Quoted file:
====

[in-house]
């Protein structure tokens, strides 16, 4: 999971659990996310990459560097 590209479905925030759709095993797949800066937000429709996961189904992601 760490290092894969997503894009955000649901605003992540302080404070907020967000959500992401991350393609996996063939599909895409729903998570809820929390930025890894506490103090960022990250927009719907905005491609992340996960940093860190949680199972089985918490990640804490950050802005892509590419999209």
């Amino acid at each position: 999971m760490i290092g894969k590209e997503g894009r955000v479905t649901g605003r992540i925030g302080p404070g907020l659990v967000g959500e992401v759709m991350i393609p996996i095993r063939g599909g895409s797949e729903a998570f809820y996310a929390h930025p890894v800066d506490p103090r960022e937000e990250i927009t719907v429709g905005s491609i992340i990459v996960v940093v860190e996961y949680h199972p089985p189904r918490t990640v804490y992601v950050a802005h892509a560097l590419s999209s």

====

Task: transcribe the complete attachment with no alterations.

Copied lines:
[in-house]
């Protein structure tokens, strides 16, 4: 999971659990996310990459560097 590209479905925030759709095993797949800066937000429709996961189904992601 760490290092894969997503894009955000649901605003992540302080404070907020967000959500992401991350393609996996063939599909895409729903998570809820929390930025890894506490103090960022990250927009719907905005491609992340996960940093860190949680199972089985918490990640804490950050802005892509590419999209």
């Amino acid at each position: 999971m760490i290092g894969k590209e997503g894009r955000v479905t649901g605003r992540i925030g302080p404070g907020l659990v967000g959500e992401v759709m991350i393609p996996i095993r063939g599909g895409s797949e729903a998570f809820y996310a929390h930025p890894v800066d506490p103090r960022e937000e990250i927009t719907v429709g905005s491609i992340i990459v996960v940093v860190e996961y949680h199972p089985p189904r918490t990640v804490y992601v950050a802005h892509a560097l590419s999209s």